History and The Grey
February is Black History Month. This is something that I have been aware of during my adult life but, frankly, it never meant much to me. I am very white and as much as I would love to make the claim that “I have a lot of black friends,” I don’t. I grew up in a close-knit, white neighborhood of Italian and Irish descent in Staten Island, New York. My professional career also was not one big on integration – the white collars in the world in which I have spent most of my adulthood primarily adorned the necks of other white people.
That said, race and culture have always fascinated me. I am sure it has something to do with the fact that the sum total of my personal exposure to black people during my formative years always took place on a New York City basketball court. I was adequate at the game in my teens and I attended a high school strong on City-wide athletics. I learned on those courts the language of commonality. I learned that while we all looked different and very much played the game differently, we were, all of us, just playing that same game for the love of it. We, regardless of color or station, beat the hell out of each other on the court and then hugged with respect when it was all over.
I struggled to reconcile my on-the-court-experiences with the rest of my existence. Cops and firemen made up the family and world from which I came and their institutional experience with communities of color in NYC was often far from collegial. As my friends and I matured, many of us began to adopt the views of our insulated communities – that different, whether applied to food, music, culture, race, etc., equals bad. This was certainly one of the many factors in my choosing to explore the world outside of my childhood home as soon as I possibly could.
By twenty-five I was working in Paris. Los Angeles came next followed by a home base in Manhattan and twenty years heavy on travel. Now I call Savannah home. I am a first-time restaurateur and I help to operate The Grey in a formerly segregated Greyhound bus terminal with my friend, business partner and Executive Chef Mashama Bailey, a black woman who is also from New York City. Black history is, quite literally, palpable in our space, our food and our ethos. The month of February has taken on new meaning for me. Our relationship and circumstance is somewhat unique, particularly in the current world order. But, that language of commonality I learned as a teen has come in handy.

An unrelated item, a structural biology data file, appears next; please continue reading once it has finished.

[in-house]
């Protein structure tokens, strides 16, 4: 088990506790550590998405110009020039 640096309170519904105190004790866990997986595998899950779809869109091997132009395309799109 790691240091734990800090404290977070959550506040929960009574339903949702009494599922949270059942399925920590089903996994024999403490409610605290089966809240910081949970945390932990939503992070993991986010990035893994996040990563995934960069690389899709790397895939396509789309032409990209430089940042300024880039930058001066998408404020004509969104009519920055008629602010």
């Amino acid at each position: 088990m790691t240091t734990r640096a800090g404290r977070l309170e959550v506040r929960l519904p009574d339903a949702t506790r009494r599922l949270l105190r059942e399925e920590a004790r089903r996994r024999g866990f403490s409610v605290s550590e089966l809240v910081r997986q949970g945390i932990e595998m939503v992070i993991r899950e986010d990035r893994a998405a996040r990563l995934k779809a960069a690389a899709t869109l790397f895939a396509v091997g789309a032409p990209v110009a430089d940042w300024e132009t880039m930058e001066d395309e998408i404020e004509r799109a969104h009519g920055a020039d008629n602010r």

Mashama and I primarily focus on providing our guests with a complete experience; no easy task, I assure you. But we also spend our time thinking about the larger community. We consider how what we have created here at The Grey and the history of this space in which we operate, now overseen by this talented and humble black Executive Chef, contributes to our community’s overall progress. Think about it – it was not long ago that Mashama would not have been allowed to use the front door of our space.
With this as context, we contemplate the idea that the whole may be much greater than the sum of the parts. And while we do not aspire to changing the world we do hope that together we might positively impact a life, or two, or, God willing, three through our work here at The Grey. We tap into the community as employers of people but more importantly we do strive to be an example of what results from strong work ethic combined with open mindedness. We strive to be part of an ever-evolving history.
I still do not have a lot of black friends but I do have a few more than I used to and I call that progress as well.